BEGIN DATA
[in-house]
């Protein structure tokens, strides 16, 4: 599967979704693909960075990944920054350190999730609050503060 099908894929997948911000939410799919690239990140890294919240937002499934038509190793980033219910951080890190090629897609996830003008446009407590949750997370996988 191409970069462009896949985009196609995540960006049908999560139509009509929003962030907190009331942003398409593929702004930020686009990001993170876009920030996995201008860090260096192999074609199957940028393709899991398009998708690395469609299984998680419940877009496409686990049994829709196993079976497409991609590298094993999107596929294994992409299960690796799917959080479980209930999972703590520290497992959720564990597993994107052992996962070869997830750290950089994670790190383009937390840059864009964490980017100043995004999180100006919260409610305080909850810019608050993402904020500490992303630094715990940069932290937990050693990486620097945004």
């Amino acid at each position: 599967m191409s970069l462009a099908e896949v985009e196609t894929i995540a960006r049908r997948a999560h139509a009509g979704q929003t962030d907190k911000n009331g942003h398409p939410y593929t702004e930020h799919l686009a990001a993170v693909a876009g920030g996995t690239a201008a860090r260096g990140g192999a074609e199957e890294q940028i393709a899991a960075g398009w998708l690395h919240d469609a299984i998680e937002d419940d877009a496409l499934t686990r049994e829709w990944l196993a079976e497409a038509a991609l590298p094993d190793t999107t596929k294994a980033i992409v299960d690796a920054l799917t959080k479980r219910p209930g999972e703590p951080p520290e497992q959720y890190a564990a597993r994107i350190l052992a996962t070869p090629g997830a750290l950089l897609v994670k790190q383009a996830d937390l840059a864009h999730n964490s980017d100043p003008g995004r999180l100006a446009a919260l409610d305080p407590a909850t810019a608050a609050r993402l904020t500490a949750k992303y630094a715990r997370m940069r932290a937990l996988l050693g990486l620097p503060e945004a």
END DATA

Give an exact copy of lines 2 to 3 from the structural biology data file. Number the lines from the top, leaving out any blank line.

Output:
């Protein structure tokens, strides 16, 4: 599967979704693909960075990944920054350190999730609050503060 099908894929997948911000939410799919690239990140890294919240937002499934038509190793980033219910951080890190090629897609996830003008446009407590949750997370996988 191409970069462009896949985009196609995540960006049908999560139509009509929003962030907190009331942003398409593929702004930020686009990001993170876009920030996995201008860090260096192999074609199957940028393709899991398009998708690395469609299984998680419940877009496409686990049994829709196993079976497409991609590298094993999107596929294994992409299960690796799917959080479980209930999972703590520290497992959720564990597993994107052992996962070869997830750290950089994670790190383009937390840059864009964490980017100043995004999180100006919260409610305080909850810019608050993402904020500490992303630094715990940069932290937990050693990486620097945004």
């Amino acid at each position: 599967m191409s970069l462009a099908e896949v985009e196609t894929i995540a960006r049908r997948a999560h139509a009509g979704q929003t962030d907190k911000n009331g942003h398409p939410y593929t702004e930020h799919l686009a990001a993170v693909a876009g920030g996995t690239a201008a860090r260096g990140g192999a074609e199957e890294q940028i393709a899991a960075g398009w998708l690395h919240d469609a299984i998680e937002d419940d877009a496409l499934t686990r049994e829709w990944l196993a079976e497409a038509a991609l590298p094993d190793t999107t596929k294994a980033i992409v299960d690796a920054l799917t959080k479980r219910p209930g999972e703590p951080p520290e497992q959720y890190a564990a597993r994107i350190l052992a996962t070869p090629g997830a750290l950089l897609v994670k790190q383009a996830d937390l840059a864009h999730n964490s980017d100043p003008g995004r999180l100006a446009a919260l409610d305080p407590a909850t810019a608050a609050r993402l904020t500490a949750k992303y630094a715990r997370m940069r932290a937990l996988l050693g990486l620097p503060e945004a």